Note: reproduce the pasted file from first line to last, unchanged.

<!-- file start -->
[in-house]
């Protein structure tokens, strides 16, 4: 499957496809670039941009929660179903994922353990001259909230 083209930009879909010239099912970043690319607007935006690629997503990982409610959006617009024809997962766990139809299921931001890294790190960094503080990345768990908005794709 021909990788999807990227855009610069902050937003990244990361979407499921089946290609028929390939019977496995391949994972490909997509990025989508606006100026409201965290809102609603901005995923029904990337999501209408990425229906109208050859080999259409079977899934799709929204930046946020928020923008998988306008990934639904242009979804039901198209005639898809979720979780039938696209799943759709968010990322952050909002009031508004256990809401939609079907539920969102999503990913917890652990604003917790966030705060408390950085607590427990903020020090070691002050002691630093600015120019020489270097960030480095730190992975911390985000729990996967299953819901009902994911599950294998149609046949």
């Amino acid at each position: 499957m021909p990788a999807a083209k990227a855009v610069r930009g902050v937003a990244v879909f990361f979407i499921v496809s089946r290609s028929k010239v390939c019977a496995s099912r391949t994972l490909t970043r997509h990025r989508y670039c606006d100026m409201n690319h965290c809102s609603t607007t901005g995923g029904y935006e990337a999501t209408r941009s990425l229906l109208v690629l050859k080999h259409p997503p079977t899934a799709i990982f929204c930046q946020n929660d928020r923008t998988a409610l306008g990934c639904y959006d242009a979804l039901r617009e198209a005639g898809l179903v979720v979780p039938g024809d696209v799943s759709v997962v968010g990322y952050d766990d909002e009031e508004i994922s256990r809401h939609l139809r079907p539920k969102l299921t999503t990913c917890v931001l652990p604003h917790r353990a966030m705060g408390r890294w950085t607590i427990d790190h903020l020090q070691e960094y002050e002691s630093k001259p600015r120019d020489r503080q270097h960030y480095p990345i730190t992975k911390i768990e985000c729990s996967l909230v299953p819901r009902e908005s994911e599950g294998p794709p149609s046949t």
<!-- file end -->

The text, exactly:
[in-house]
């Protein structure tokens, strides 16, 4: 499957496809670039941009929660179903994922353990001259909230 083209930009879909010239099912970043690319607007935006690629997503990982409610959006617009024809997962766990139809299921931001890294790190960094503080990345768990908005794709 021909990788999807990227855009610069902050937003990244990361979407499921089946290609028929390939019977496995391949994972490909997509990025989508606006100026409201965290809102609603901005995923029904990337999501209408990425229906109208050859080999259409079977899934799709929204930046946020928020923008998988306008990934639904242009979804039901198209005639898809979720979780039938696209799943759709968010990322952050909002009031508004256990809401939609079907539920969102999503990913917890652990604003917790966030705060408390950085607590427990903020020090070691002050002691630093600015120019020489270097960030480095730190992975911390985000729990996967299953819901009902994911599950294998149609046949």
């Amino acid at each position: 499957m021909p990788a999807a083209k990227a855009v610069r930009g902050v937003a990244v879909f990361f979407i499921v496809s089946r290609s028929k010239v390939c019977a496995s099912r391949t994972l490909t970043r997509h990025r989508y670039c606006d100026m409201n690319h965290c809102s609603t607007t901005g995923g029904y935006e990337a999501t209408r941009s990425l229906l109208v690629l050859k080999h259409p997503p079977t899934a799709i990982f929204c930046q946020n929660d928020r923008t998988a409610l306008g990934c639904y959006d242009a979804l039901r617009e198209a005639g898809l179903v979720v979780p039938g024809d696209v799943s759709v997962v968010g990322y952050d766990d909002e009031e508004i994922s256990r809401h939609l139809r079907p539920k969102l299921t999503t990913c917890v931001l652990p604003h917790r353990a966030m705060g408390r890294w950085t607590i427990d790190h903020l020090q070691e960094y002050e002691s630093k001259p600015r120019d020489r503080q270097h960030y480095p990345i730190t992975k911390i768990e985000c729990s996967l909230v299953p819901r009902e908005s994911e599950g294998p794709p149609s046949t």